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Life in the Gas Lane: Living with Drilling, Part II-a

Due to sheer, ridiculous length, I've broken the environmental effects into smaller sections. This one deals with traffic and the resultant problems. As I said before, although I'm covering them separately, these impacts are not segregated, but ripple into and magnify others.

Dust and Exhaust

The most noticeable environmental impacts currently being seen are those caused by the huge increases in traffic -- both the heavy-truck (18-wheeler) type and the big pickups used by all the companies, but also the smaller personal vehicles of the workers and the wanna-be workers who followed the industry here. We used to say that a traffic jam was four cars following a tractor. Now, every single town (with the exception of those in the Valley) is seeing long lines at the red lights.

Driving through Wysox on Rte 6 into Towanda, a distance of about 2 - 2.5 miles, sometimes can take up to 30 minutes; previously I could make that trip in less than 10 -- and that was if I caught the red light by McDonald's. Left turns onto Rte 6 are nearly impossible at certain times of the day, and turning left into homes and businesses can be a challenge as well.

Traffic going west bottle-necks at the Towanda end of the Veterans' Memorial Bridge because the vehicles turning south toward Rte 220 have a limited green light and a short turning lane. Nearly all the tanker trucks are turning left in order to avoid traveling through the downtown, so you can have up to two miles of traffic, mostly heavy trucks, idling or doing the stop-and-go. Some of them do have to go through town to reach their destinations, so there are traffic issues there, as well as in North Towanda (where there ought to be traffic lights but PennDOT has never seen fit to install them).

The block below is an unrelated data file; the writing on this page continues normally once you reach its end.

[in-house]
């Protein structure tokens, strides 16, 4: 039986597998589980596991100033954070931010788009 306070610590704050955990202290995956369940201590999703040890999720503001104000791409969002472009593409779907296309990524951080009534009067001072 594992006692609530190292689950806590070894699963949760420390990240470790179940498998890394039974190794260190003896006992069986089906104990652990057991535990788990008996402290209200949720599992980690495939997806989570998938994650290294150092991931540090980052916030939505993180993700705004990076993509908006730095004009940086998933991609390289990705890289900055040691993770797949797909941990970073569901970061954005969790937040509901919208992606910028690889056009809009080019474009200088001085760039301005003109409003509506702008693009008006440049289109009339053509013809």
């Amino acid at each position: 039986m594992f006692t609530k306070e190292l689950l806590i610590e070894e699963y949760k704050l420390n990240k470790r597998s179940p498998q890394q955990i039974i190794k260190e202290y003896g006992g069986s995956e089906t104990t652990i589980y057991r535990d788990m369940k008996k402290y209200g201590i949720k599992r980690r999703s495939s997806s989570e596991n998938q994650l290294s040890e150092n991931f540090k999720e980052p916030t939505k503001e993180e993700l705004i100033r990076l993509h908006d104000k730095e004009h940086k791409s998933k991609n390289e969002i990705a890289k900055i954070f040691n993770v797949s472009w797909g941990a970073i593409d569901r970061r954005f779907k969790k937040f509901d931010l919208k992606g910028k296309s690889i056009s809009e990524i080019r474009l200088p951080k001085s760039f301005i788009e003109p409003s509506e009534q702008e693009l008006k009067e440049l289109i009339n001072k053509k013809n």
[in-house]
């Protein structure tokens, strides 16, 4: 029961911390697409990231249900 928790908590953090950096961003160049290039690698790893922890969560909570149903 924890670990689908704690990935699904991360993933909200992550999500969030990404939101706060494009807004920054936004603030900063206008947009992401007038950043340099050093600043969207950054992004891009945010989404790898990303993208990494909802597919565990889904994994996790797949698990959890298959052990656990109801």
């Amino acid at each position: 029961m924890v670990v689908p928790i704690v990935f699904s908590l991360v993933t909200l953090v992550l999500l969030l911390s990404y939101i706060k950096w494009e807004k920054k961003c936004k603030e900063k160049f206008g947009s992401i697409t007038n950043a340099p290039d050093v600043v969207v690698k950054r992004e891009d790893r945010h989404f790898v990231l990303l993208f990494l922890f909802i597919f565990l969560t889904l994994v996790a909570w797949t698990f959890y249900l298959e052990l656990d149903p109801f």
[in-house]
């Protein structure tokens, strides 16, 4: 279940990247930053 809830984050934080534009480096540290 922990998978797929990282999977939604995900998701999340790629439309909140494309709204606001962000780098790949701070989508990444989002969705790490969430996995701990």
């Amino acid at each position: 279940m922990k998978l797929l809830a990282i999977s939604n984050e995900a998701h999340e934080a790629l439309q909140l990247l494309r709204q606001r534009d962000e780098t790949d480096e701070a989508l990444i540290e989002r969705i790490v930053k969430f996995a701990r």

Although there's no testing being done (or planned, AFAIK), we're probably seeing reduced air quality in the Wysox/Towanda area as a result of the exhaust. I can't give firm numbers on how much more traffic we're seeing, but I'd guesstimate somewhere between a 500-1000% increase -- probably closer to the 1000% mark.

In addition to the exhaust, there is a noise problem. That many rigs simply causes a lot of noise on their own, but throw in trucks accelerating onto the bridge, jake brakes, and the roar of diesel engines from the pickups, and the noise level can become intolerable.

Outside the towns, things are worse, in the sense that many homes never saw this much traffic go by in a year, before drilling. Once-quiet, peaceful country roads are busy night and day, and residents are dealing with huge numbers of trucks on the road at all hours and the increased noise, vibrations, and dust they bring. From the Binghamton (NY) Press & Sun-Bulletin:

"Living only a few feet from (U.S.) Route 6, I not only hear the traffic at all hours, but I can feel it," said Debbie Finnerty of Burlington. "My home shakes every time the dump trucks barrel through."

"It's very noisy and our house shakes a lot more, too," said Mary Bradley, 42, of Luthers Mills.

Most roads in the county are narrow, curving, hilly lanes -- which, it's often joked, were created by getting a mule drunk, harnessing it to a log, and following the path it left. Whether it's a county road or a township one, they were never designed to handle such a load, thus they're crumbling under the constant pounding and the weight of freshwater tankers, wastewater tankers, gravel trucks, drilling equipment, and dozens of white heavy-duty pickups going back and forth -- often at speeds unsafe for the roads themselves, but also for others. (This past winter was interesting as the flat-landers learned to drive in the snow, on hills.) This isn't only a problem of unfamiliar drivers, however. Locals working for the gas companies are doing the same.